Senate and House leaders met Monday to discuss steps forward on immigration in the first gathering they have had since President Donald Trump unveiled his immigration framework last week.
But after the meeting, it remained unclear how either side could reach agreement with the other, even after weeks of negotiations.
"I don't think they're any closer to anything than they were from the White House meeting weeks ago," said one Democratic source privy to the conversation in the room.
The meeting, which stretched just over 40 minutes, featured "candid" discussion, according to House Minority Whip Steny Hoyer, D-Maryland, and included White House officials such as chief of staff John Kelly and Director of Legislative Affairs Marc Short as well as Secretary of Homeland Security Kirstjen-Nielsen.
"I think we were candid as to where each one of us was coming from," Hoyer said after leaving the meeting. "I don't think anybody was not straightforward, which was useful."
Sen. Dick Durbin told CNN the meeting was "cordial" with "back and forth" between the lawmakers and Kelly and Nielsen. But he said he still thinks the administration is including too much in its request, especially under the name "border security."
"We're not cursing one another or anything like that at all, but we haven't made a lot of progress," the Illinois Democrat said. "Maybe tomorrow will be different."
According to one GOP aide, Kelly did not stress at any point that he was there to deliver a specific or pointed message from the President in the meeting. According to the Democratic source, there was a lot of discussion of the "four pillars" the White House wants in a deal -- a fix for the expiring Deferred Action for Childhood Arrivals program, border security, cuts to family migration and ending the diversity lottery -- but the administration still can't answer if those are non-negotiable, even when Democrats say the latter two are not doable.
According to Congressional Hispanic Caucus Whip Pete Aguilar, a California Democrat who attended the meeting with Hoyer, House Majority Leader Kevin McCarthy led the meeting held in his office and there was "dialogue" after McCarthy walked through the White House proposal.
Trump is expected to discuss his immigration proposal, including strong limits to legal immigration, at his first State of the Union address Tuesday.
"This has not been productive," Durbin said of the group. "We've had three or four meetings of principals, five or six meetings of staff, and we don't have much to show for it. But we do have some looming deadlines. I hope that moves us."
He added that he hoped a Tuesday session will offer a "better chance" at "specifics."
"Right now we're waiting to see who will step up and engage," said Senate Majority Whip John Cornyn after the meeting. "Right now we're not seeing much engagement from the leadership on the President's proposal. The clock's ticking."
"I think there is a lot of wheel spinning," Cornyn added. "Talking about having a bunch of staff meetings at this point doesn't strike me as particularly designed to achieve some consensus by February 8."
Lawmakers have a handful of days left to find consensus on immigration if they are to meet a February 8 deadline for a government funding measure, but fierce disagreements over how to structure the future of legal immigration still threaten to derail negotiations.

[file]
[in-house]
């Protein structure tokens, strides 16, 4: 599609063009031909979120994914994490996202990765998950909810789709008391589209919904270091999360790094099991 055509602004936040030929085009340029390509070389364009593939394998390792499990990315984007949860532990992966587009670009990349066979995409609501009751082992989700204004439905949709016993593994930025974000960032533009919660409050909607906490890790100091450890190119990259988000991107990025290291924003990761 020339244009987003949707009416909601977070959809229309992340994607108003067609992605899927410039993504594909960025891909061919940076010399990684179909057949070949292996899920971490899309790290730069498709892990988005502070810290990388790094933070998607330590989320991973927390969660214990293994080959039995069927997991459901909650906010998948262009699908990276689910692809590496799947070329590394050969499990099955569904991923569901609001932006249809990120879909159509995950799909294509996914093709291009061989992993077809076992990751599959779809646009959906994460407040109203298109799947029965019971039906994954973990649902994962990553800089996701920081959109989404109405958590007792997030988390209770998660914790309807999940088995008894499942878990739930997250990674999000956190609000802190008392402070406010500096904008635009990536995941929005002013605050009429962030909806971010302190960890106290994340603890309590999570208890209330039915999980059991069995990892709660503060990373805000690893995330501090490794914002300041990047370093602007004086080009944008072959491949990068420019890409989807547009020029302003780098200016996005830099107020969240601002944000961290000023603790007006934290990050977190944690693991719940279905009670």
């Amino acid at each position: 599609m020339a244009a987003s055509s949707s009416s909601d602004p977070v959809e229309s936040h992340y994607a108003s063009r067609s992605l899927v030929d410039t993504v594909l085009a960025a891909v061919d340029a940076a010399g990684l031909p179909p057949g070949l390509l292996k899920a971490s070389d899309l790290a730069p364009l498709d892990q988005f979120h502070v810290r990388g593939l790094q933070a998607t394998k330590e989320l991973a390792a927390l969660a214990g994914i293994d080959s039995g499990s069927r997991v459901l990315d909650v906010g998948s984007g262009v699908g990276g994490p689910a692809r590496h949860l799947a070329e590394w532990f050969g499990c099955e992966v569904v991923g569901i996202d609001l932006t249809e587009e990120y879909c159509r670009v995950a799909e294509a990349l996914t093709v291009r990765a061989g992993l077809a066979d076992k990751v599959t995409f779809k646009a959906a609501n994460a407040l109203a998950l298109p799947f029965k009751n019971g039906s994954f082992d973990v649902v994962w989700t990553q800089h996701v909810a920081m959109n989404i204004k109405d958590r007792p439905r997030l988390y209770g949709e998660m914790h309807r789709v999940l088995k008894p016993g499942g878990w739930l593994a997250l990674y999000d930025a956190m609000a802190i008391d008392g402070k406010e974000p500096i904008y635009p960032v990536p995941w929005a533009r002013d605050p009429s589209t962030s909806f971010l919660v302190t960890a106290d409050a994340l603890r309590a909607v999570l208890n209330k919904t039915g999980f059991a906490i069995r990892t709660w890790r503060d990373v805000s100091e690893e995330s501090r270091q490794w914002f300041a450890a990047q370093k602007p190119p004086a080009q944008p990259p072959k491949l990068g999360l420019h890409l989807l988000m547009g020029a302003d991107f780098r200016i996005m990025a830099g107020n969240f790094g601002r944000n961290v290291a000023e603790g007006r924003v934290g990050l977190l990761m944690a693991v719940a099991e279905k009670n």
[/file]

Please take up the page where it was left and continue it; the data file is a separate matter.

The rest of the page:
The President's proposal includes a path to citizenship for 1.8 million individuals eligible for DACA, but also makes drastic changes to so-called chain migration or family reunification programs, something Democrats have said they won't accept, and includes undetailed closes to "legal loopholes," as the White House puts it, which could mean a vast expansion of federal enforcement and deportation authority.
Leaving the meeting, Cornyn told reporters that the President's plan was the de facto starting point.
"I know the Democrats would like to take the DACA piece and forget the rest, but we're not going to do that," the Texas Republican said.
Leaving a second meeting she held just after the first with House conservatives who have pushed for a more aggressive conservative proposal, Nielsen wouldn't say whether the President's framework was a final offer.
"It's the President's offer. We're working on it from there," she told CNN.
Nielsen then went into a meeting with the House Republican whip team, where she was introduced by House Homeland Security Committee Chairman Mike McCaul, the Texas Republican told CNN.
In the meeting, House Republicans expressed concerns among the caucus about being able to pass the White House proposal.
"I think the hard part for our guys is going to be this full pathway to citizenship and trying to deal with that issue," McCaul said. "Obviously we discussed everything (with Nielsen) and it came up at the whip meeting. I think it's something people want to know -- some of our guys view that as amnesty."
McCarthy said the Kelly meeting was more productive than others in the past, adding that the group would meet again Tuesday.
The obstacles that await the group are only growing, however. Tuesday night is the State of the Union address, which is expected to take up most of the political energy in Washington, and then lawmakers will leave DC for their respective Democratic and Republican retreats. The question now is whether lawmakers will tackle the full cadre of items Trump wants them to or abandon his plan for a simpler proposal that protects DACA recipients in exchange for bolstered border funding.
McCarthy shot down the idea that Congress would simply extend DACA for a year rather than tackle family reunification and-the diversity lottery, which are considered far thornier issues, a possibility Cornyn himself has suggested to reporters.
The California Republican shook his head no.
"We got to finish this once and for all," he said.
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